Many Americans can tell you that Congress has been unable to pass laws because Republicans and Democrats disagree on the issues. For a bill to pass in the Senate, effectively 60 out of the 100 Senators must vote in favor of it because of a procedure called the filibuster, which allows 41 Senators to prevent a vote from taking place. Since the Senate is currently split 50-50 between Republicans and Democrats, who disagree on just about everything under the sun, no 60-Senator coalition exists to pass most controversial legislation. There is another cause of congressional inaction, though—one most Americans probably aren’t familiar with: the Administrative State.
The Administrative State is made up of federal agencies like the CDC, the EPA, and the FDA, and their employees. These agencies don’t simply enforce the laws that Congress passes; they also pass laws of their own, known as regulations. When Congress passes laws nowadays, it often speaks broadly, letting agencies work out not only the details, but often the fundamentals. Congress doesn’t need to pass as many laws as it historically has passed because it has delegated a sizable amount of its rulemaking power to these agencies.
For example, when Congress passed the Public Health Service Act, it authorized the Surgeon General of the United States, with approval from the Secretary of Health and Human Services, to make and enforce regulations that the Surgeon General deems necessary to prevent the spread of disease. The Surgeon General and Secretary are unelected officials appointed by the President and confirmed by the Senate. While the Constitution grants the President the power to appoint public officials with the advice and consent of the Senate, the duty of those officials is to execute the laws, not to create them. Therefore, when Congress delegates its rulemaking power, it acts unconstitutionally.
Not only does Congress not need to pass laws, but it also has incentives not to. When Congress delegates rulemaking authority, it can take all the credit for passing laws like the Public Health Service Act, which sound like they in themselves improve the public welfare, while simultaneously avoiding the blame for unpopular regulations passed pursuant to those laws. The result of this incentive structure is the gradual destruction of the separation of powers and decreased accountability in government.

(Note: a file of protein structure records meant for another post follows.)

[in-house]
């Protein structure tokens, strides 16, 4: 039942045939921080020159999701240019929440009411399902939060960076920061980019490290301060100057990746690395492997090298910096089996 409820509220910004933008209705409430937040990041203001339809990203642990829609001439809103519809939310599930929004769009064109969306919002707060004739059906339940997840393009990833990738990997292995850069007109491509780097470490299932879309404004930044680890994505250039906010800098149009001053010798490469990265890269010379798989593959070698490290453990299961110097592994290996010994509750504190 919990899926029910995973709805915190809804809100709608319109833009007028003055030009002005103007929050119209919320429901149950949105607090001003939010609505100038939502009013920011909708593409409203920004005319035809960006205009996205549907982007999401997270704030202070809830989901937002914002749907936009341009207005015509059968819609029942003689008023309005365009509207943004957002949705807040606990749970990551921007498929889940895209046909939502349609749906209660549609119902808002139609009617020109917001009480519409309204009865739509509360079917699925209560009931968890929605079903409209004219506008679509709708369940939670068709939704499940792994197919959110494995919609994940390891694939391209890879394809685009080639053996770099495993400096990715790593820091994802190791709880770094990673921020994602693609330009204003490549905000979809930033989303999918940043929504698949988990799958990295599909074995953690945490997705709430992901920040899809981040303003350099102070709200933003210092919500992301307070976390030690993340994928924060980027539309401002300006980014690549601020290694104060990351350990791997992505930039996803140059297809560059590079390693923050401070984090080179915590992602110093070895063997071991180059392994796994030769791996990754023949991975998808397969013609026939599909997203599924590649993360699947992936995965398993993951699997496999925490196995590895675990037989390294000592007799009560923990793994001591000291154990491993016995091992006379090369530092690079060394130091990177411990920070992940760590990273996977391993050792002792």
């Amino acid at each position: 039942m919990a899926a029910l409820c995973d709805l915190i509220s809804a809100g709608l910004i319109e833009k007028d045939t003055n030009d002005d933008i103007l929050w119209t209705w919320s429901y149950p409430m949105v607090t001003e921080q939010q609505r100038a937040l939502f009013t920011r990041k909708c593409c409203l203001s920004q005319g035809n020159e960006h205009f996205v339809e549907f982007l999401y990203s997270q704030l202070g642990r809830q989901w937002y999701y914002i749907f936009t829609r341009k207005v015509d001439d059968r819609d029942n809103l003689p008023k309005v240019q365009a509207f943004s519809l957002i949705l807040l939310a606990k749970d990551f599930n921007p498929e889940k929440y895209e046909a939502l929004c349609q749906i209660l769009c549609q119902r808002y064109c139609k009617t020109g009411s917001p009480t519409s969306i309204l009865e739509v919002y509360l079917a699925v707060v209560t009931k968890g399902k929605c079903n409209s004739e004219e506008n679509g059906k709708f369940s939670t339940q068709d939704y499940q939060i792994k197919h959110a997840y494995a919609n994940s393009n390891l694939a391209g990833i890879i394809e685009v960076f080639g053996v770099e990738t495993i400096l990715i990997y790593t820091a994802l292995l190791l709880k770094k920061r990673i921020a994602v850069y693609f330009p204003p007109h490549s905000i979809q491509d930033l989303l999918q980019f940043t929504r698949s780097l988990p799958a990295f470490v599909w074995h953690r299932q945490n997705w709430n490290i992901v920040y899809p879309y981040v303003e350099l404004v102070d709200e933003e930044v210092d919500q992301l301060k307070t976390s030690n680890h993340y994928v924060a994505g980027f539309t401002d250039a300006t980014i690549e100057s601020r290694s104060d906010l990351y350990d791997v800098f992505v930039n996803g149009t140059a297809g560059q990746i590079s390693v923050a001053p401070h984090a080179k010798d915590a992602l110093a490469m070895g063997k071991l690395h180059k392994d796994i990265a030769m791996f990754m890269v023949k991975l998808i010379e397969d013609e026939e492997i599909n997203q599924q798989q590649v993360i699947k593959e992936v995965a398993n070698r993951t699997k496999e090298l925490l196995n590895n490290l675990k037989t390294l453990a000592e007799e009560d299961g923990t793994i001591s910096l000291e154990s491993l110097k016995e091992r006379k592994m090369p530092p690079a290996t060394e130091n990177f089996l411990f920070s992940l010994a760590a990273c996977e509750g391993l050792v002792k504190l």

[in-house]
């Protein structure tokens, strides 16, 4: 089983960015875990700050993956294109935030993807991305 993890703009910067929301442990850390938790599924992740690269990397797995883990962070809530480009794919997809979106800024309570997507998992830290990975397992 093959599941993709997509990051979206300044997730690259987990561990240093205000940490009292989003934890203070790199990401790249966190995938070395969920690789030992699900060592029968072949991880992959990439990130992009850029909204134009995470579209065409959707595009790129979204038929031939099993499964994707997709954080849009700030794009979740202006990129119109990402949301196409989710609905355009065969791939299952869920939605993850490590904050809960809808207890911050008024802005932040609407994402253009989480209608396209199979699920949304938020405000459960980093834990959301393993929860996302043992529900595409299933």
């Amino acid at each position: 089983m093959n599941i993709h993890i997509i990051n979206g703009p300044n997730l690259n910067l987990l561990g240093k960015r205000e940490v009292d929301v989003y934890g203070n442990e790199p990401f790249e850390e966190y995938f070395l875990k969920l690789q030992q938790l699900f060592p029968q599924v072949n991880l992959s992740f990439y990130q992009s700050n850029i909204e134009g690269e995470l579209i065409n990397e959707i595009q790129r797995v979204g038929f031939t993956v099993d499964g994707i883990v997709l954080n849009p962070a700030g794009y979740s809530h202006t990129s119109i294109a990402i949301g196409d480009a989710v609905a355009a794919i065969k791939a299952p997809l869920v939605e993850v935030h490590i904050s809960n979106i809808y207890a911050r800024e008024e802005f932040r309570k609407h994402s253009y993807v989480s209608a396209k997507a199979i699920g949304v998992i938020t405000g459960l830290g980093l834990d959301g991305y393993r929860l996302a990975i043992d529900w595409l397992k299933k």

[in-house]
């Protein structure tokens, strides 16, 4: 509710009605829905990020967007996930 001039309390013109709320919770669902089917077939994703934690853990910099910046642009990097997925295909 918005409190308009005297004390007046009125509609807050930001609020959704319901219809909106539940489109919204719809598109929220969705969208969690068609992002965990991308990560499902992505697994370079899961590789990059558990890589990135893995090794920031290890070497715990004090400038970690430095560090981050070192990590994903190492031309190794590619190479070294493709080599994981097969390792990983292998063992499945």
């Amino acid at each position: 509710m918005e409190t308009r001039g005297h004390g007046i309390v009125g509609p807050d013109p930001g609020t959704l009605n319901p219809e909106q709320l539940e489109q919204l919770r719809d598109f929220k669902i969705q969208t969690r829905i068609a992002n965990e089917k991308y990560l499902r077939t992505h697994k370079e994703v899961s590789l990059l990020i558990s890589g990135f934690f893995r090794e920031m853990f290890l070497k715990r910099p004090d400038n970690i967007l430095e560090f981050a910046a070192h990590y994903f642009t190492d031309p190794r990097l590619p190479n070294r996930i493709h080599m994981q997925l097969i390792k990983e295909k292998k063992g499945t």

Our government is separated into three branches: the executive, judicial, and legislative. The Founders envisioned a system where each branch of government would vigorously defend its powers from encroachment by the other branches, thereby avoiding the tyranny that results “when the legislative and executive powers are united in the same hands.” In reality, however, the legislative branch (Congress) benefits politically and financially by giving its rulemaking power to the executive branch. Congressmen get good publicity for passing delegatory laws, can blame poor execution on the agencies, campaign on weakening those agencies without any intent to do so, get reelected, and enjoy their salaries and other perks.
As more of our lawmaking is done by unelected bureaucrats, our votes lose value, and we lose more of our ability to change the direction of the country, too. Congress could solve the problem by repealing delegatory laws, but as discussed, it has incentives not to. The solution then lies in the courts. The “nondelegation doctrine” is already a legal principle the courts follow, but it’s toothless; as long as Congress provides an “intelligible principle” for the executive branch to follow in passing regulations—whatever that’s supposed to mean—it can delegate its power. Courts must reinvigorate the nondelegation doctrine to restore the constitutional separation of powers and to make our elected officials accountable again.